In the United States, because hurricanes can be as big a threat to national security as bombings, emergency management and disaster response follows well-thought-out processes and procedures. That way, when it comes time to implement those procedures, the discussions about what to do, when and why, as well as the training regarding it, have already taken place. Here is a look at the dominant principles and logic of disaster response that aim to restore order and safety, mitigate suffering and bring relief to those who need it as quickly and efficiently as possible, whether those who respond are the Boston Fire Department or FEMA.
Search-and-Rescue and Emergency Medical Services Are PrimaryWhen disaster strikes, it can be easy to lose sight of the forest for the trees — especially when there are a lot of trees, and they all legitimately need something. To most efficiently use resources to meet the tasks at hand, emergency responders focus on those needs that are most pressing: search-and-rescue and any emergency medical services. While some people may need shelter and others may need to find loved ones, in the immediate aftermath of a large-scale emergency, those very real concerns have to go on the back burner.
Widespread Injury Will Potentially Overwhelm Medical ServicesBecause the vast majority of the most serious injuries occur in the initial moments after a disaster, the need for medical personnel like doctors, nurses, surgeons and technicians is the greatest at the exact time their availability is the most stretched. Services are in constant use and so seem unavailable, and supplies like blood and medicines will also dwindle in supply and availability. During these moments immediately following an emergency, medical facilities, ambulances, infrastructure and the like are all pressed beyond their normal capacities, causing a further increase of strain on the health care systems trying to absorb the initial needs.
Shelter, Food, Water and Medicine Must Be Found
Assessing Ongoing RisksDisasters create an ongoing instability that lasts even after the threat has passed. Whether looters, unstable structures, the threat of water-borne disease or running out of supplies, a tenet of disaster relief is that ongoing risks must be continually evaluated and assessed to be met.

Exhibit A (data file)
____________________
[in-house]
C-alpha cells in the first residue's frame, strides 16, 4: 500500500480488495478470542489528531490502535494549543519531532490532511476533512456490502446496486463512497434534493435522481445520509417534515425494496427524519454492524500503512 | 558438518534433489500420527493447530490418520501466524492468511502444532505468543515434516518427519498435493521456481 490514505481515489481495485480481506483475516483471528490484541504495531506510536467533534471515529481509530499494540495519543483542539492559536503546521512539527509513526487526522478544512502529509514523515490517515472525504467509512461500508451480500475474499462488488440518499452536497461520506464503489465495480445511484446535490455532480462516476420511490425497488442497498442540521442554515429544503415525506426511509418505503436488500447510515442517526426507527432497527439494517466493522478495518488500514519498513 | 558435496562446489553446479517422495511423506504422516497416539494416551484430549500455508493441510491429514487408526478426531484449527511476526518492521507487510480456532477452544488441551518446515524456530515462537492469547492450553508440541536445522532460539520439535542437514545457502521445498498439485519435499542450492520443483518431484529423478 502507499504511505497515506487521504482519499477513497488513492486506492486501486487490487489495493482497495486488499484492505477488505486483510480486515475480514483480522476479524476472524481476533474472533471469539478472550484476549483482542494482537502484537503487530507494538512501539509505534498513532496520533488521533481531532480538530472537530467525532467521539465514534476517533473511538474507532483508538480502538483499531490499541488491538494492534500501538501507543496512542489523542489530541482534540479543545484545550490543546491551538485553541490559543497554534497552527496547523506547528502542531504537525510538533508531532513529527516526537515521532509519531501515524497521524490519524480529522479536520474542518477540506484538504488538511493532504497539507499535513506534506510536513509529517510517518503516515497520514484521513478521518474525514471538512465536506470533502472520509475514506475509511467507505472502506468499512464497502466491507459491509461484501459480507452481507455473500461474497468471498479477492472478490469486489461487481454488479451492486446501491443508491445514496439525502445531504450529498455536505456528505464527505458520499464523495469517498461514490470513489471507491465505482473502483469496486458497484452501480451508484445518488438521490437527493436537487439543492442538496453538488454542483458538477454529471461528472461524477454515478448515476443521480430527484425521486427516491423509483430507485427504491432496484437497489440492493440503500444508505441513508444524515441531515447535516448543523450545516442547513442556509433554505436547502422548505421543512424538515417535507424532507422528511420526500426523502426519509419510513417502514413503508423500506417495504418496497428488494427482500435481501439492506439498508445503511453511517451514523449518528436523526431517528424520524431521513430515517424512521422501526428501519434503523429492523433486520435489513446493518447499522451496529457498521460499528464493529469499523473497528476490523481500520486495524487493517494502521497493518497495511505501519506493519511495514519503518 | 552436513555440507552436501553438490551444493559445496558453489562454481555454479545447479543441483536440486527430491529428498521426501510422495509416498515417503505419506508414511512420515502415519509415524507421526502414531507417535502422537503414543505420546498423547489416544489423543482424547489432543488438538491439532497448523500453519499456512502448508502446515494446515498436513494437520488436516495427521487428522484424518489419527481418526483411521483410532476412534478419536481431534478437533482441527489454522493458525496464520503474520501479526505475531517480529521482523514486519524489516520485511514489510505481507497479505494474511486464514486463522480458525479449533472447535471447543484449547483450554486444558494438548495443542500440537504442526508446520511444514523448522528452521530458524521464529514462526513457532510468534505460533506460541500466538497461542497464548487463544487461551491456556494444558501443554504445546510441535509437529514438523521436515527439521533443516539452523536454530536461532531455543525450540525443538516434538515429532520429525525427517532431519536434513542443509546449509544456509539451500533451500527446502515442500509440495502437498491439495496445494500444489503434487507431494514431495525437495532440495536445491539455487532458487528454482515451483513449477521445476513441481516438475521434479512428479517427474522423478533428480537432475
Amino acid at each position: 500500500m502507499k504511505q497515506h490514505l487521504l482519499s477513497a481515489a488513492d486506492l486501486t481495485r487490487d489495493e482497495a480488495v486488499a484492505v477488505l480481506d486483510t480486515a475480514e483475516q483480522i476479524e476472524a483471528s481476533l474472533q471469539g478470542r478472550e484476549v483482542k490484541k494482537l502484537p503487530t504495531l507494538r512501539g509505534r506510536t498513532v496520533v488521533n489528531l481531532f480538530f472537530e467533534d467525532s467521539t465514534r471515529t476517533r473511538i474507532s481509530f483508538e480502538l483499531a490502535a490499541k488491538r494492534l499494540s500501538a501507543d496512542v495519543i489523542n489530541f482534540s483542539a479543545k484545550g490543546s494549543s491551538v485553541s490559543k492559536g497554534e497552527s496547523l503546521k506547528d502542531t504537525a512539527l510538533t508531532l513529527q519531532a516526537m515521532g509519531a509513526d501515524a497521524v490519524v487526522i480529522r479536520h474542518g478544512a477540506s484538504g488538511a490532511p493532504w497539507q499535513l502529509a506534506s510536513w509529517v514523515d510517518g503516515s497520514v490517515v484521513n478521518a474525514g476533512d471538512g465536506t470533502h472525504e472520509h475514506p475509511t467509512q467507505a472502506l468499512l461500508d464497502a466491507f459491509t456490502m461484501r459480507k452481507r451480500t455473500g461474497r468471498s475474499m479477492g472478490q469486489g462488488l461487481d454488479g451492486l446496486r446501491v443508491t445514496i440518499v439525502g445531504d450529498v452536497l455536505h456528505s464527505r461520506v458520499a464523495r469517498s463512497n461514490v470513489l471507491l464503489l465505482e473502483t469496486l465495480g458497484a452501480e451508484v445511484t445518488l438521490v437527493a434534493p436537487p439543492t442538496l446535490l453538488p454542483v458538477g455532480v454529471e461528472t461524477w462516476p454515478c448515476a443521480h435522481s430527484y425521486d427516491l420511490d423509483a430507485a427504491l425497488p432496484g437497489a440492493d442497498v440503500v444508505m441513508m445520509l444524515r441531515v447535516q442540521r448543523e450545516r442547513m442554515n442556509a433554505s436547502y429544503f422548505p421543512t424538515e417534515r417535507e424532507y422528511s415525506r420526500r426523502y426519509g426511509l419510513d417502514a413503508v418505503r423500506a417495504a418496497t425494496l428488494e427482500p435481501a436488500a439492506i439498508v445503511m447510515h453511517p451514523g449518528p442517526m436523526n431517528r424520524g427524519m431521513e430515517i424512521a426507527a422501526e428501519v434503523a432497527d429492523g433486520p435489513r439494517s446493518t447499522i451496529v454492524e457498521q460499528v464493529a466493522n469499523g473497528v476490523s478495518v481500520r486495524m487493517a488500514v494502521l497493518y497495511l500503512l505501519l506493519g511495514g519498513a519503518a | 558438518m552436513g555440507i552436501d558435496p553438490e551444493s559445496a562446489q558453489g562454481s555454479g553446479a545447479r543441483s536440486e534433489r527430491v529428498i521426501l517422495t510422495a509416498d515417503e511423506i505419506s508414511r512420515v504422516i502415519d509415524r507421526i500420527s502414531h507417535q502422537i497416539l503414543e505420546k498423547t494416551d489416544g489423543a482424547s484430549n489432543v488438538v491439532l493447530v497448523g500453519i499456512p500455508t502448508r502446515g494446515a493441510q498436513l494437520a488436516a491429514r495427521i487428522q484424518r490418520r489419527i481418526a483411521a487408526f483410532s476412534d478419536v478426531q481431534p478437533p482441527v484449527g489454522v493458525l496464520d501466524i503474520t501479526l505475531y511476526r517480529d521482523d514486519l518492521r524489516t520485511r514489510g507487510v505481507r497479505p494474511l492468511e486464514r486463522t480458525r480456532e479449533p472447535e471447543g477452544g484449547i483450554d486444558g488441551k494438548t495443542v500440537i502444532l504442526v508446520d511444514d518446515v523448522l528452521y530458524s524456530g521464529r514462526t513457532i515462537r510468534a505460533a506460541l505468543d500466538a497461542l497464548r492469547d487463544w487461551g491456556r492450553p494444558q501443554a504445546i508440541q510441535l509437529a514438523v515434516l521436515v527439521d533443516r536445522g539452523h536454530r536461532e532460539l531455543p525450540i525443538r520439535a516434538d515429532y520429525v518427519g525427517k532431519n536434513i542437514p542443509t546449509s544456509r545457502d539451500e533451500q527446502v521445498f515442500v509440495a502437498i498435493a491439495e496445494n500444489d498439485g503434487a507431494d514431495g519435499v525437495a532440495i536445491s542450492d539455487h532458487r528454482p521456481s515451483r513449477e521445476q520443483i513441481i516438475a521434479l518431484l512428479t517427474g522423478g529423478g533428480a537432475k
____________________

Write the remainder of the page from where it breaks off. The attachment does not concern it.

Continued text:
The Disaster Determines the Health NeedsDifferent types of disasters create different problems and needs, and thus they require different types of medical assistance. Earthquakes tend to result in broken bones and cuts, blunt-trauma and other weight-related injuries like crush syndrome. Hurricanes and floods can lead to water-based illnesses, upper respiratory infections, cholera, dysentery and the like. The injuries that result from explosions and bombings create similar types of health needs: massive blunt-trauma and blood loss, lacerations and lost limbs.
Logistical Flexibility Is EssentialEven with excellent preparation and training, service providers and responders must respond to a disaster and the havoc it leaves in its wake with both humility and flexibility. A rigid devotion to an emergency handbook or methodology can miss the needs and opportunities that a more loose and creative approach might be able to see. While training is heavily relied upon in order to get through the difficulties of a disaster and its aftermath, logistical flexibility must remain a priority.
Large-scale disasters are something no one wants to experience, but tornados and terrorists continue to exist. In order to respond as efficiently and helpfully as possible, disaster relief has developed its own version of best practices so that as few as possible will be lost.
Erica Taylor is a blogger who covers a wide variety of topics but specializes in topics concerning homeland security and emergency responses. You can find her on Facebook and Google plus.